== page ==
Growing number of young men 'find it difficult to cope without Viagra'
Viagra - the blue tablets that have for long been viewed as essential medication for men in their 50s, 60s and beyond, are now being widely used by a growing number of young males due to performance anxiety triggered by psychological issues including internet porn making 'normal' sex seem boring.
The drug contains sildenafil citrate and works by improving blood flow in the penis.
Harley Street psychosexual counsellor Raymond Francis, who sees about 15 men a month who feel dependent on Viagra, has his youngest client at 27.
"I think this is just a small sample of the problem. These men don't have any physical problems that would cause erectile difficulties. Instead they feel they need it because they are putting too many expectations on themselves - based on what they believe women want in the bedroom," the Daily Mail quoted Francis as saying.
According to him, in many cases his male patients have been influenced by watching internet pornography from a young age.
"Sometimes these men will have deeply embedded and unrealistic expectations of the women they want to have sex with - or what they should be able to do," he said.
Francis believes that another common thing is men reporting they feel intimidated by the sexual confidence and demands of modern young women.
"Women are now so empowered," Francis said.
"They feel they have as much right as men to dictate the pace sexually. We are not just talking about girls who would once have been seen as promiscuous.
"These days a professional career woman who has been brought up in a culture of success wants to exercise that freedom and strength in her sex life, too.
"In just one or two generations, there has been a turnaround. Before, it was always the expectation that the man was the predator. Now ladette culture has turned that on its head. Faced with this pressure, young men bring performance fears to the bedroom long before any sex takes place," he said.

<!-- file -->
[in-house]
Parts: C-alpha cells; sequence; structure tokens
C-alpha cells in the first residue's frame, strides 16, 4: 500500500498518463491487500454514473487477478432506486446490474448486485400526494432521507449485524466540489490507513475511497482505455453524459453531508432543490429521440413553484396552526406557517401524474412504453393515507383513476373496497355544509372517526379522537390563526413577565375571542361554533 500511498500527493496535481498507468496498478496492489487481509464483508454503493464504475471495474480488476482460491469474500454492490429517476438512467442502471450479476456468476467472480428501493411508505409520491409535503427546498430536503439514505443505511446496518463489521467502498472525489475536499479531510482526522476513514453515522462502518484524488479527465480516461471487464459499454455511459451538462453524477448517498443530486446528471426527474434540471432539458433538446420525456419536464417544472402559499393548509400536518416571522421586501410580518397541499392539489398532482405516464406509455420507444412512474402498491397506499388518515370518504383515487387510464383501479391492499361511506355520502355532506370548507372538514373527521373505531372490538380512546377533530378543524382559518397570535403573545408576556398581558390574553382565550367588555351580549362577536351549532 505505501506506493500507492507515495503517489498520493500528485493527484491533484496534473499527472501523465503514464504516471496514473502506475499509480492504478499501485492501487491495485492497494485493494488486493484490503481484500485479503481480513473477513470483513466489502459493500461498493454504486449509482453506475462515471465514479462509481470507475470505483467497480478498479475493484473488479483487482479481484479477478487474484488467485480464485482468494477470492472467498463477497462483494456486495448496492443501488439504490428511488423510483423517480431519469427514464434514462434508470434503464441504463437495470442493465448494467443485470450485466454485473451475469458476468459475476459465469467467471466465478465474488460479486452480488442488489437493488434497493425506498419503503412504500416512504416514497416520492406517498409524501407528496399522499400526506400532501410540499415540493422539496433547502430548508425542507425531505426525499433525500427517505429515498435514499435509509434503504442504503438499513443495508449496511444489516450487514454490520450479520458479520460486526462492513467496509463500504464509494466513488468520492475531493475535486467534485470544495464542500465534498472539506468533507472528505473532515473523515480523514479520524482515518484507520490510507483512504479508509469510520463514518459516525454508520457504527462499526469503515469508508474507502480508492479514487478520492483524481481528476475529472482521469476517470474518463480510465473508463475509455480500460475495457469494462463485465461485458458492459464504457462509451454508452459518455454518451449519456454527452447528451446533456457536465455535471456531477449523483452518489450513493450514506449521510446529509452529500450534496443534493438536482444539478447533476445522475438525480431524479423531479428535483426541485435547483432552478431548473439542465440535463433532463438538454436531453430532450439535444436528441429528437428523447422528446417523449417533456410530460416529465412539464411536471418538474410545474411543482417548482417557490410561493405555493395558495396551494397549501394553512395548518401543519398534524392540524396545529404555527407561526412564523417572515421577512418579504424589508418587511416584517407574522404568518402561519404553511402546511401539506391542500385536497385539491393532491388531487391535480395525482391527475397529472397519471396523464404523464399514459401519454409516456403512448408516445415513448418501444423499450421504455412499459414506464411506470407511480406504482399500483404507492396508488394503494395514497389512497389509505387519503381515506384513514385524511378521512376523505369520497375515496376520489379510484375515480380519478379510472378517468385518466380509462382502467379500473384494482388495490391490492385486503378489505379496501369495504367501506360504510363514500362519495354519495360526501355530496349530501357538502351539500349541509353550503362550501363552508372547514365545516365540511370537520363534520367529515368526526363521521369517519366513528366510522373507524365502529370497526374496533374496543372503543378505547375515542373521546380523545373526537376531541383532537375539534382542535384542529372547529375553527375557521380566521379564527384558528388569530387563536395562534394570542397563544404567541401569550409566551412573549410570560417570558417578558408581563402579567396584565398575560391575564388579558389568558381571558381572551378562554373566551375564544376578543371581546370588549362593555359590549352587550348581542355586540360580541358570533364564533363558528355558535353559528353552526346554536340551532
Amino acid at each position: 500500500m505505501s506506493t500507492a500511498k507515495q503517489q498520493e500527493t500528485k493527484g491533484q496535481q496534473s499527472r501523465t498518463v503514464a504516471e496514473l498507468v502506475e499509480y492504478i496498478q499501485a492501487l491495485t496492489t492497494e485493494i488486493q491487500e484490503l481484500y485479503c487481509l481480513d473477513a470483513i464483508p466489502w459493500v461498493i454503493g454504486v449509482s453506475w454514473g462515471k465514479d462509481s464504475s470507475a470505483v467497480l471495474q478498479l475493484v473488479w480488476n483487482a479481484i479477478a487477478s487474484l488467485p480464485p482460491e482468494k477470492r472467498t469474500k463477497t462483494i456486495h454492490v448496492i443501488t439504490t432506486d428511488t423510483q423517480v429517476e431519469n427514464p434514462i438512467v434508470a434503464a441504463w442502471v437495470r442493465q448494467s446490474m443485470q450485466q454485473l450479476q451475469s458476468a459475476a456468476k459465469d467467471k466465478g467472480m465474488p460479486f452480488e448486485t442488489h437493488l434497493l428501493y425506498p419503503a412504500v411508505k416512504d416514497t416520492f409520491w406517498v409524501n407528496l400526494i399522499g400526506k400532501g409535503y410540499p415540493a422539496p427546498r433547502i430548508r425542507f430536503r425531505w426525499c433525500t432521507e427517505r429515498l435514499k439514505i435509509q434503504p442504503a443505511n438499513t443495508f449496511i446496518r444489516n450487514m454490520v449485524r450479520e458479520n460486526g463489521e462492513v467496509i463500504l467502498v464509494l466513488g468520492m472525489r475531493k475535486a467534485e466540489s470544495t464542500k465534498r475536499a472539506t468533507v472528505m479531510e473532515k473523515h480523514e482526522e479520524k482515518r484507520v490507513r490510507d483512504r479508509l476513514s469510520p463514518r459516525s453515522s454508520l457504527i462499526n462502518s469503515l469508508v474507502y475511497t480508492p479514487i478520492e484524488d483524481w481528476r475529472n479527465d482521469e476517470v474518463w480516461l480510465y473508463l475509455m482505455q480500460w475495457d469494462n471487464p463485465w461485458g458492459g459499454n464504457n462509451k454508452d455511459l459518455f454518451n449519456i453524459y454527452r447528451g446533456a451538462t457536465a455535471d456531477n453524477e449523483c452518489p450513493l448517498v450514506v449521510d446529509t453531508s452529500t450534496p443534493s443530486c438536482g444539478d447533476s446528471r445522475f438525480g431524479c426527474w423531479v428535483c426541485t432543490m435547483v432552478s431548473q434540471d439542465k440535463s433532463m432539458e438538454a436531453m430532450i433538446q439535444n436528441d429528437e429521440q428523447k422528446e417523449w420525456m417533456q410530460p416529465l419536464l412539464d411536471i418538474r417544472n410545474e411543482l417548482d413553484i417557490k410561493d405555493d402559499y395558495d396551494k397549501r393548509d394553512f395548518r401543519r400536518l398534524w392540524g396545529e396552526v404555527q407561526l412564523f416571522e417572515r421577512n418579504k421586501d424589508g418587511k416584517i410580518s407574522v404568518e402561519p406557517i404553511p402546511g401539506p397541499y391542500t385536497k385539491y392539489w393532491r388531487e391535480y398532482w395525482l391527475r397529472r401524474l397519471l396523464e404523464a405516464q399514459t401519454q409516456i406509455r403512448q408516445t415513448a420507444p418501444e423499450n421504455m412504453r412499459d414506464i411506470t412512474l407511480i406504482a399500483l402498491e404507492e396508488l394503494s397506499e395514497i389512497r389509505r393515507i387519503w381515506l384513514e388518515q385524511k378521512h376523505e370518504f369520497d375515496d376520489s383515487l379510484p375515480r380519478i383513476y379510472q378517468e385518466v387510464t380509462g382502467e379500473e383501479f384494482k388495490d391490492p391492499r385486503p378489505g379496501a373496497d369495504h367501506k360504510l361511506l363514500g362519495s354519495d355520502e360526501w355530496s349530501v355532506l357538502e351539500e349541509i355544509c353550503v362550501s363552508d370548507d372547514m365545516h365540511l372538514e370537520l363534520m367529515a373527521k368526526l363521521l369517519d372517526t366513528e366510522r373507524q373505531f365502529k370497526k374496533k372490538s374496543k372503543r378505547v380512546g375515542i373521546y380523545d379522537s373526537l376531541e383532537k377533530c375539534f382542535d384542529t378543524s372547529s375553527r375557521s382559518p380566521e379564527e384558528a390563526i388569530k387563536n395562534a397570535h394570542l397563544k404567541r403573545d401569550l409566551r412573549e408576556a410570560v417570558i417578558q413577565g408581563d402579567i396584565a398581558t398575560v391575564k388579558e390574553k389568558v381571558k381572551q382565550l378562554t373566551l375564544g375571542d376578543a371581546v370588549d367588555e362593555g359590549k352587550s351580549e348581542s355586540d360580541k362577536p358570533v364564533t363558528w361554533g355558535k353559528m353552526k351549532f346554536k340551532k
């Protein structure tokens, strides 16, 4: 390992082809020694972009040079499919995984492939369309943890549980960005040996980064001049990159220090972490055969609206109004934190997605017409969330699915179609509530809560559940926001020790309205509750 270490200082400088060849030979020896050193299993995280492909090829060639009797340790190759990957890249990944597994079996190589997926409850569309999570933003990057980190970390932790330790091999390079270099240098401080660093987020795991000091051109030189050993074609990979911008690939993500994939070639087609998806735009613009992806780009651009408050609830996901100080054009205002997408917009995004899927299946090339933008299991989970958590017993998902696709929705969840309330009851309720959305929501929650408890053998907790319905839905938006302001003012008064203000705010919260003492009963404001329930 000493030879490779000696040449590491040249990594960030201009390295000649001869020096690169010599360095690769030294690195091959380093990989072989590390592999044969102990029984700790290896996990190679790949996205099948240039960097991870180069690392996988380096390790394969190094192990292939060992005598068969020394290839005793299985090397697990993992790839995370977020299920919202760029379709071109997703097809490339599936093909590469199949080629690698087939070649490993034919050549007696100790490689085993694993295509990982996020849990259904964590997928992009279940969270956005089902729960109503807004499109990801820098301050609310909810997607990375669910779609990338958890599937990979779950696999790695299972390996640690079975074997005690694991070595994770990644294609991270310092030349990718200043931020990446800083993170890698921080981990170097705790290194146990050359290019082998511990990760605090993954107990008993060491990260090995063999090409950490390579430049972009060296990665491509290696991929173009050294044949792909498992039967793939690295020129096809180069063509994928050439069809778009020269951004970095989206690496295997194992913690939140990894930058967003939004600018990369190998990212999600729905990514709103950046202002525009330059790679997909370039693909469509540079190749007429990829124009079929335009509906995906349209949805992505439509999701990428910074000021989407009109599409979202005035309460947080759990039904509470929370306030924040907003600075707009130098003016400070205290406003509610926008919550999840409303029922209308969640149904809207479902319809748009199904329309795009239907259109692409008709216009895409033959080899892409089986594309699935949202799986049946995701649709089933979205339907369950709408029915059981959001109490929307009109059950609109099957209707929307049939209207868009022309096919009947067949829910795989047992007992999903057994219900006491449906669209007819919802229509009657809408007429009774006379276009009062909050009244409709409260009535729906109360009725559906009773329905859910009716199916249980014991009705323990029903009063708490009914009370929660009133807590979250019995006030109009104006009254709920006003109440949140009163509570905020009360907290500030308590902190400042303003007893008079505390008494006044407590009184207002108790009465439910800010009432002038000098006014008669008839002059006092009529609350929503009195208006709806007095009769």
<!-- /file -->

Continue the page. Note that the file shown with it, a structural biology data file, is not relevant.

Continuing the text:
Another reason male patients in their 30s turn to Viagra is the pressure on them to produce babies within a strict timeframe.
"These are men in conventional partnerships where the woman has chosen to defer birth until her career is established and then finds it difficult to get pregnant," he said.
"These men feel pressured to perform at a prescribed time and the sex becomes mechanistic, rather than borne out of passion and desire. The pressure on the man becomes horrific and he feels he needs to have Viagra up his sleeve," Francis said.
At the moment, only men with health conditions like prostate cancer, diabetes, multiple sclerosis or kidney failure that are known to reduce their sex drive are supposed to get Viagra for free, though many psychosexual counsellors say it is being given to younger men with no physical reasons for impotence.
As the drug's manufacturer Pfizer points out, the drug should be taken only with a prescription from a healthcare professional and used according to the guidance on the label.
It says studies have found it is not physically addictive but even if the addiction is all in the mind, there is no doubt the drug is distorting lives.
Over the past six years, Janice Hiller, a clinical psychologist who heads the Sexual Health Psychological Services team at Goodmayes Hospital in Essex, says she has seen an increase in the number of male patients dependent on Viagra. Her youngest patient has been 22.
Janice blames the trend on an increasingly sexualised society and the unrealistic expectations raised by the internet.
"Young men feel women expect sex very early on in a relationship, perhaps on the first or second date, and that creates performance anxiety if they are not really confident," she said.
"After they have been exposed to a lot of internet porn, the major stimulus for men can become the pornographic image rather than the girl they are with. That can be damaging. These images go round in their heads and they then cannot become aroused with a real girl.
"Usually men seek help when they meet a woman they really like and are desperate for it to work. In those cases, we have to talk about how the length of a sex session is not the most important thing for women, and how they really want all sorts of other things in a relationship, too," she said.
According to Janice, for married couples, the discovery that a husband is secretly taking Viagra can also be devastating.
"Women who do find out often feel they have become unattractive to their partners," she said.
"Viagra is enormously helpful if used in a managed, thoughtful way among those who need it. But in younger men it does not solve a problem. More often than not it adds a new level of anxiety," she added.